IIALBERSTADT, the chief town of a circle in the government district of Magdeburg, Prussian province of Saxony, is situated in a beautiful and fertile country on the Holzemme, a tributary of the Bode, and at the junction point of four railways, 29 miles S.W. of Magdeburg. It has an antique appearance, and in a large number of the buildings the mediaeval wood-architecture is still preserved. About a mile and a halt distant from Halberstadt are the Spiegel'sche Berge, from which there is obtained a fine view of the surrounding country. The town possesses a cathedral in the Pointed style, dating from the 13th and 14th centuries, and restored between 1850 and 1871, containing a rich Gothic screen of the date of 1510, other interesting antiquities, beautiful glass windows, and several valuable paintings. Of the remaining churches the only one of special interest is the Liebfrauenkirche, a basilica in the later Romanesque style, dating from the 12th and 13th centuries, and restored in 1848, containing noteworthy wall paintings and figures in relief. Among the other old buildings may be mentioned the town-house, dating from the 14th century and restored in the 17th century ; the town hall orsypt, dating from the 15th century; and the Petershof, formerly the residence of the bishop, but now used as a custom house. The principal educational establishments are the gymnasium - the new buildings for which were opened in 1875 - with a library of 30,000 volumes ; the real-school of the first order ; the normal school, connected with which there is a deaf and dumb institute ; and the provincial trade school. Near the cathedral is a building called the temple of friendship which contains a collection -of-the portraits of the friends of the poet Gleim, who was .a resident in the town, and whose house was the resort of a large circle of poets and scholars. In the same neighbourhood a beautiful monument in the Early Pointed style has been elected to the memory of those who fell in the late Franco-German war. The principal manufactures of -the town are linen and woollen cloth, leather, paper, gloves, wadding, cigars, soap, oil, sugar, chemical products, brandy, and liqueurs. The population in 1875 was 27,757.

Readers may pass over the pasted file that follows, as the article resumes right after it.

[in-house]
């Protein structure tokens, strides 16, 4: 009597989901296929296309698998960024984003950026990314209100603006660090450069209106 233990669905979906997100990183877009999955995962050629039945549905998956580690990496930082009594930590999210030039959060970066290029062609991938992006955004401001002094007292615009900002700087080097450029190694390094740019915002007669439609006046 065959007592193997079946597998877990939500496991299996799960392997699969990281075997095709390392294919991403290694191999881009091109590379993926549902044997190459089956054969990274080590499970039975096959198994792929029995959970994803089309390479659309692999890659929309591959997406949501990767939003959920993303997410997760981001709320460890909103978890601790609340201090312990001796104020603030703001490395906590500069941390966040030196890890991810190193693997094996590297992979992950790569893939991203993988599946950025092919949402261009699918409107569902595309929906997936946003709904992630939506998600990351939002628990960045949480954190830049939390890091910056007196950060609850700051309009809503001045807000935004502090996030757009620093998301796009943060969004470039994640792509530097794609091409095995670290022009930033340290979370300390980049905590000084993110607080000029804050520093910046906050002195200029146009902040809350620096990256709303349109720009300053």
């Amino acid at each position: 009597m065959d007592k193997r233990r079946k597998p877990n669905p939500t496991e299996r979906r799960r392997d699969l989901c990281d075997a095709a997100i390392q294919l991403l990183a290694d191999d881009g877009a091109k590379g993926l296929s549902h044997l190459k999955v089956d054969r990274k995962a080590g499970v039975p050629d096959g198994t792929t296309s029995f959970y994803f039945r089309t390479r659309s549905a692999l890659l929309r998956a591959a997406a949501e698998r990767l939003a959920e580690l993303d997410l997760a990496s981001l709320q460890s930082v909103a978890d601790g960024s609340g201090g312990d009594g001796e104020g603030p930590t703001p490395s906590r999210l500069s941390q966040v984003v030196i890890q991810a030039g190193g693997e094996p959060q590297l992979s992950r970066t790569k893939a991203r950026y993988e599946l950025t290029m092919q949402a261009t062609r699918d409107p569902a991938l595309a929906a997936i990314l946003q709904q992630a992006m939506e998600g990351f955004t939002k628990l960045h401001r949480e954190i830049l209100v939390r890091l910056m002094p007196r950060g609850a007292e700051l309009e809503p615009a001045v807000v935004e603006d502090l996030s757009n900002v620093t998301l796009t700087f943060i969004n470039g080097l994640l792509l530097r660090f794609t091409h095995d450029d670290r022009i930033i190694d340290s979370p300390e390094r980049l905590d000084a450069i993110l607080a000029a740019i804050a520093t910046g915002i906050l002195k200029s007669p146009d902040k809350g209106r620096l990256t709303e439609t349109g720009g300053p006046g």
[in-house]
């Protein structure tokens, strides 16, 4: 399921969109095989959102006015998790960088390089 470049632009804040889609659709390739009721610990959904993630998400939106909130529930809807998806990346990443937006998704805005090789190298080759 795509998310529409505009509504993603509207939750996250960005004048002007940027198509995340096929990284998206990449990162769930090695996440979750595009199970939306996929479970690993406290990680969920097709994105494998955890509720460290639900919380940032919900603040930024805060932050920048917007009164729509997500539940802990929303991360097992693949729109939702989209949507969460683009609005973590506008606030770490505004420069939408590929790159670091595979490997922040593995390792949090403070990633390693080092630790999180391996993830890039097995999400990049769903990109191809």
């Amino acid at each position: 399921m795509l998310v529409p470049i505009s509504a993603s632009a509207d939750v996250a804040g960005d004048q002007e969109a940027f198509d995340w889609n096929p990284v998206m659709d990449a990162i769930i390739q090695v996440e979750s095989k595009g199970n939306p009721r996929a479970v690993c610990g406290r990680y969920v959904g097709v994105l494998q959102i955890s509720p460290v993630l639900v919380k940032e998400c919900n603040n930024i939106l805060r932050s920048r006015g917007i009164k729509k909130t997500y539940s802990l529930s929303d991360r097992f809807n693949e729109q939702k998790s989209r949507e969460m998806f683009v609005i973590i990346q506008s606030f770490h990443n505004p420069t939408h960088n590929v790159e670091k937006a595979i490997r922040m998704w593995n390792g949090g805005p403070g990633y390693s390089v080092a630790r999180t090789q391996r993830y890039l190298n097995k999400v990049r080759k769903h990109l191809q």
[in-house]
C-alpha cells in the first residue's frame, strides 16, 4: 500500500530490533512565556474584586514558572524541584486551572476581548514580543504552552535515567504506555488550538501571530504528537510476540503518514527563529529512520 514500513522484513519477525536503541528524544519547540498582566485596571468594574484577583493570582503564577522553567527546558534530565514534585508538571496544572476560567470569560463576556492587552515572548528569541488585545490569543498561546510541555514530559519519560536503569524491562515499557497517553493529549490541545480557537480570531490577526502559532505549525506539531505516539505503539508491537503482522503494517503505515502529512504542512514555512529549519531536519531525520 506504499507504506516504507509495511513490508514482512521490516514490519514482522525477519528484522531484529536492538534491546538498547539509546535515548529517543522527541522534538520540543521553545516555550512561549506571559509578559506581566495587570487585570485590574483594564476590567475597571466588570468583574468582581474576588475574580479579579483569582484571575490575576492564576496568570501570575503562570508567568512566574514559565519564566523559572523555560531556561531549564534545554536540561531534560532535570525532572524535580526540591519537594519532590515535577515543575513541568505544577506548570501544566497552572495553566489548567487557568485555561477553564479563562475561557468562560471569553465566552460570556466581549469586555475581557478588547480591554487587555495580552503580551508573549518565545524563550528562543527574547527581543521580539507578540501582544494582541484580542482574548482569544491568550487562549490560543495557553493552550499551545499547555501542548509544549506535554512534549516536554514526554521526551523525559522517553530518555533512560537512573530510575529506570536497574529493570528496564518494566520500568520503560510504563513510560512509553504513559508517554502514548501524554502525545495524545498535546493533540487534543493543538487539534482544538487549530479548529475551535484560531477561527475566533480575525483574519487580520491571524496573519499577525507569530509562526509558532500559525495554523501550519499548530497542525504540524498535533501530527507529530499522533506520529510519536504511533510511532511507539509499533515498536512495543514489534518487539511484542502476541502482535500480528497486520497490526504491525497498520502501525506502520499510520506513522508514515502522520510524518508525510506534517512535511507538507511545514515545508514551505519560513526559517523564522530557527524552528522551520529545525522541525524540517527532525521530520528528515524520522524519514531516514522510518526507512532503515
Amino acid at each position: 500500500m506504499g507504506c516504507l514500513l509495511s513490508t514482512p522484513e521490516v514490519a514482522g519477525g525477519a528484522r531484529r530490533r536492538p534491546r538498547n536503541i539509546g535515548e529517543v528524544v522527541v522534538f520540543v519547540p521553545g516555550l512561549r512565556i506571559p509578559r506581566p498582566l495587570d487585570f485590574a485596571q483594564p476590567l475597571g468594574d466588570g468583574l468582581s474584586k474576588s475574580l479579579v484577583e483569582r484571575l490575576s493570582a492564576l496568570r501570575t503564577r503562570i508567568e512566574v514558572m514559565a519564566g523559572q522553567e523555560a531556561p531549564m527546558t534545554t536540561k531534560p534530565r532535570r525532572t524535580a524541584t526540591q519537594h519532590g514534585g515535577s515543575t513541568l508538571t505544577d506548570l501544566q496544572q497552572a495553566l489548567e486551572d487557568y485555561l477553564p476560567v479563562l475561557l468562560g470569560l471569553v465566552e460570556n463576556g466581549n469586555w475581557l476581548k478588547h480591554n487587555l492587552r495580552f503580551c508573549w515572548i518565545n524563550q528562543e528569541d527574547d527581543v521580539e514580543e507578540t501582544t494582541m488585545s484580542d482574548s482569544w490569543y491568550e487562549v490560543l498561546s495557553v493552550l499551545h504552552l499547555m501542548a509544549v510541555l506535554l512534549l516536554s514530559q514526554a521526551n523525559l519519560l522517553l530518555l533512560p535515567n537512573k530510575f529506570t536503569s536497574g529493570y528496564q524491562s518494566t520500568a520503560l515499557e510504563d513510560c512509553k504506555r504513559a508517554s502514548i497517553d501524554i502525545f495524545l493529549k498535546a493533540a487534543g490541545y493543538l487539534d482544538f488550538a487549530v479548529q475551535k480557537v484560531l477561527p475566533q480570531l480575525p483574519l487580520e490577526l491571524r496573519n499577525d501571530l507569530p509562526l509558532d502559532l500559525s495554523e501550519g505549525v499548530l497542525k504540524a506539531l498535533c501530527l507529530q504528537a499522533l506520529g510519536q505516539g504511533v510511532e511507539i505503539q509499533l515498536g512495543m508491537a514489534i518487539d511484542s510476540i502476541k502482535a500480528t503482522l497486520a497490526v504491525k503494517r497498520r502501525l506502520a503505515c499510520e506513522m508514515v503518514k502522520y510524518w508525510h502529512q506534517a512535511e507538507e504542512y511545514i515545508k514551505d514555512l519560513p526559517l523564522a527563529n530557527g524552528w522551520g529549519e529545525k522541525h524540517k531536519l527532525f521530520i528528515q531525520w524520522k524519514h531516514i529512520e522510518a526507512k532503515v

Halberstadt owes its origin to the foundation in the 9th century of the bishopric of which it became the seat. It received town rights from Bishop Arnulf in 998. It was burnt down in 1113 by the emperor Henry V., and in 1179 by Henry the Lion. At the peace of Westphalia in 1648 the bishopric was united as a principality to Brandenburg. At the Tilsit peace in 1807 it was joined to Westphalia, but in 1813 it again came into the possession of Prussia.
See Lucanus, Der Dons zu, Halberstadt, 1837, Wegweiser durelb Halberstadt, 2d edition 1866, and Die Liebfrauenkirche zu Halberstadt, 1872 ; Schafer, Inselbriften, and legenden, Halberstddaseher Daulen, 1864 ; Schmidt, UrIeundeitbuelt der Stadt Halberstadt, Halle, 1878.